We and others have previously reported that some anticancer agents, in addition to their direct cytotoxic effects on tumor cells, feature the ability to promote the activation of the immune system of the host, resulting in enhanced antitumor responses (16, 17). To investigate whether conventional anticancer agents were also able to affect the biology of MDSC, we designed an in vivo drug screening assay in which we tested the effect of anticancer agents on the proportion of MDSC within tumor-bearing mice. Our results show for the first time that 5FU was able to reduce the number of MDSC in tumor beds by triggering their apoptotic cell death. We also observed that 5FU-mediated MDSC depletion triggered an increase in IFN-γ production by tumor-specific CD8+ T cells infiltrating the tumor bed and promoted a T-dependent antitumor effect. These results suggest that, beyond its direct cytotoxic effect on tumor cells, 5FU possesses immunogenic properties that rely on the in vivo elimination of MDSC.
Materials and Methods
Mice and cell lines
EL4, a thymoma cell line syngeneic of C57BL/6, were obtained from the American Type Culture Collection. MSC-1 and MSC-2 are immortalized MDSC cell lines obtained from BALB/c Gr-1+ splenocytes and were given by V. Bronte (University of Padua, Padua, Italy). All cells were cultured in RPMI 1640 (Life Technologies) with 10% fetal bovine serum enriched with 0.4 mmol/L of sodium pyruvate, 4 mmol/L of HEPES, and antibiotics (penicillin, streptomycin, and amphotericin B). BALB/c, C57BL/6, and Nude mice were purchased from the Centre d'Elevage Janvier (Le Genest St. Isle, France), and used at 6 to 10 wk of age. TLR4−/− C57BL/6 mice were provided by Bernhard Ryffel (UMR 6218 CNRS, Orleans, France). Animals were all maintained according to Animal Experimental Ethics Committee Guidelines.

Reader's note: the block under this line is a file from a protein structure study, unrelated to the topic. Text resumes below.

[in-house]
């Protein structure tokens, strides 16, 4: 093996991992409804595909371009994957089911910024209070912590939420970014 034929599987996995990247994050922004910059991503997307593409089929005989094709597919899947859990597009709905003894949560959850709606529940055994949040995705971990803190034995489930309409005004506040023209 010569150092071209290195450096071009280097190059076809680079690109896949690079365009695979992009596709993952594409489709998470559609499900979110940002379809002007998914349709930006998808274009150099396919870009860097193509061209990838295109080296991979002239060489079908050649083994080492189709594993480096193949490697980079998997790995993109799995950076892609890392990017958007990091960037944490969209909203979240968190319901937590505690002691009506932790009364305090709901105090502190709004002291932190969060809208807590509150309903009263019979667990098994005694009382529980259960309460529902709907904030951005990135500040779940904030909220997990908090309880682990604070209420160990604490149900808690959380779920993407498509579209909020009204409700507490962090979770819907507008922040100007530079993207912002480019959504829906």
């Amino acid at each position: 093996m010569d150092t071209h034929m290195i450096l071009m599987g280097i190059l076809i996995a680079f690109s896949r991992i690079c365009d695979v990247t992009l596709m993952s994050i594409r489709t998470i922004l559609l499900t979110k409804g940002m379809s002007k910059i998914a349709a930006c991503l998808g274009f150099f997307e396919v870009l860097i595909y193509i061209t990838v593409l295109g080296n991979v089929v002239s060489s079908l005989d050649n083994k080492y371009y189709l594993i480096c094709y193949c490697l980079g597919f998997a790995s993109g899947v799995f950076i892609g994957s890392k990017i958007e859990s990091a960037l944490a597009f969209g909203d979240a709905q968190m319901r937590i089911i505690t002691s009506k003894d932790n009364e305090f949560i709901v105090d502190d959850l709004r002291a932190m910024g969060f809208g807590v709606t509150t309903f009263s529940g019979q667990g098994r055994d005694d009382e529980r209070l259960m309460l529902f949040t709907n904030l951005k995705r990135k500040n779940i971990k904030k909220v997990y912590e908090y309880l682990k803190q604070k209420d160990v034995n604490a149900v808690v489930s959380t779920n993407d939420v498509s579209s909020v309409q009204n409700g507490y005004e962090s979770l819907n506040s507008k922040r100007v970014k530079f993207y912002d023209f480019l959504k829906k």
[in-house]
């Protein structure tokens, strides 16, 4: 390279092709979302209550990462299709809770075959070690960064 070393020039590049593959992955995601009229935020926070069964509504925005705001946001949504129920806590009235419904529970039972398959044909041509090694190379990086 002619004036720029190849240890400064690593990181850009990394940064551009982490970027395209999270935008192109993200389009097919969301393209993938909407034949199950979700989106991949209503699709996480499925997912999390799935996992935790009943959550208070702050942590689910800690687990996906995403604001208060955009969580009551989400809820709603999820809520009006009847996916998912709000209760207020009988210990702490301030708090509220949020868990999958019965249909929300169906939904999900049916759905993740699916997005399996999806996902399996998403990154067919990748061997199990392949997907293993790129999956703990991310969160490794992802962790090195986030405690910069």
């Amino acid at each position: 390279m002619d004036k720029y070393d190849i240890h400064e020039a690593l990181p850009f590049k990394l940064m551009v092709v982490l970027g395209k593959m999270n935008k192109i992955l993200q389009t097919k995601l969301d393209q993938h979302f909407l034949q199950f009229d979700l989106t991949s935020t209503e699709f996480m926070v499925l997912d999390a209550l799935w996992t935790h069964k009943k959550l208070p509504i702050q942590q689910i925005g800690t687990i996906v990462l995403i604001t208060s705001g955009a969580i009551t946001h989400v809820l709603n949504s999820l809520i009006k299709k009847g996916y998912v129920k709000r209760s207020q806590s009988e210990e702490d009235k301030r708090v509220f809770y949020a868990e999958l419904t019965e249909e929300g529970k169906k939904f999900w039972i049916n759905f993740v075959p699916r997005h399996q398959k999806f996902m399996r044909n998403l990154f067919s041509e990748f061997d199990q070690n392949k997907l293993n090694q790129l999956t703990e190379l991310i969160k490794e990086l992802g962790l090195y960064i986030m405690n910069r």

EL4 cells (2 × 105/100 μL PBS) were s.c. injected into the flank of mice. Mice were treated when tumor surface was ∼100 mm2. EL4 cancer cells were injected s.c. to C57BL/6 mice, nude mice, and TLR4−/− C57BL/6 mice. Tumor surfaces were measured thrice a week.
In vivo chemotherapeutic treatments
For in vivo experiments, mice received a unique injection of cyclophosphamide at 80 mg/kg of body weight, paclitaxel (36 mg/kg), raltitrexed (100 mg/kg), gemcitabine (120 mg/kg), doxorubicin (5 mg/kg), 5FU (50 mg/kg), or oxaliplatin (5 mg/kg). All drugs were administrated by i.p. injection, except for doxorubicin, which was injected i.v.
Isolation of MDSC from spleens and tumors
Spleens were mechanically dissociated and individual spleen cells obtained through a 70-μm cellular sieve, then centrifuged, counted and washed once with PBS. To maximize the presence of MDSC, single-cell suspensions prepared from the spleen of tumor-bearing mice were purified by magnetic selection of MDSC, using Gr1-phycoerythrin-cyanine 7 staining followed by anti–phycoerythrin-cyanine 7 magnetic beads (Miltenyi Biotec). Tumors were cut with scalpels in millimetric fragments that were then mechanically dissociated and passed through a 70-μm cellular sieve. Tumor cells were laid down on a leukocyte-separating cushion and centrifuged (1,000 × g, 20 min). Floating cells were collected, centrifuged, counted, and washed once with PBS.